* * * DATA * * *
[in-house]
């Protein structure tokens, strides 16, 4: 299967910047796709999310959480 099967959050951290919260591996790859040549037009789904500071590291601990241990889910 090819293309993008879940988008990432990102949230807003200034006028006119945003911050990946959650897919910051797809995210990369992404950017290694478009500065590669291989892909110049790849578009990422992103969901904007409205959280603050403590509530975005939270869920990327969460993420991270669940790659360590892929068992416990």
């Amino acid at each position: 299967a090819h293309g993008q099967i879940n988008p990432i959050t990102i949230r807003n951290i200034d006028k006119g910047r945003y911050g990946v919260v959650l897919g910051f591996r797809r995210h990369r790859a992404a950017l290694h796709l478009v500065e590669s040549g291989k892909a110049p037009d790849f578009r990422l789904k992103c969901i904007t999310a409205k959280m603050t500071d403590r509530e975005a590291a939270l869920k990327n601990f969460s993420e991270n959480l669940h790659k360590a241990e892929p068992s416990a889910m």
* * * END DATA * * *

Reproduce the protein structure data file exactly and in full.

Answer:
[in-house]
């Protein structure tokens, strides 16, 4: 299967910047796709999310959480 099967959050951290919260591996790859040549037009789904500071590291601990241990889910 090819293309993008879940988008990432990102949230807003200034006028006119945003911050990946959650897919910051797809995210990369992404950017290694478009500065590669291989892909110049790849578009990422992103969901904007409205959280603050403590509530975005939270869920990327969460993420991270669940790659360590892929068992416990």
């Amino acid at each position: 299967a090819h293309g993008q099967i879940n988008p990432i959050t990102i949230r807003n951290i200034d006028k006119g910047r945003y911050g990946v919260v959650l897919g910051f591996r797809r995210h990369r790859a992404a950017l290694h796709l478009v500065e590669s040549g291989k892909a110049p037009d790849f578009r990422l789904k992103c969901i904007t999310a409205k959280m603050t500071d403590r509530e975005a590291a939270l869920k990327n601990f969460s993420e991270n959480l669940h790659k360590a241990e892929p068992s416990a889910m």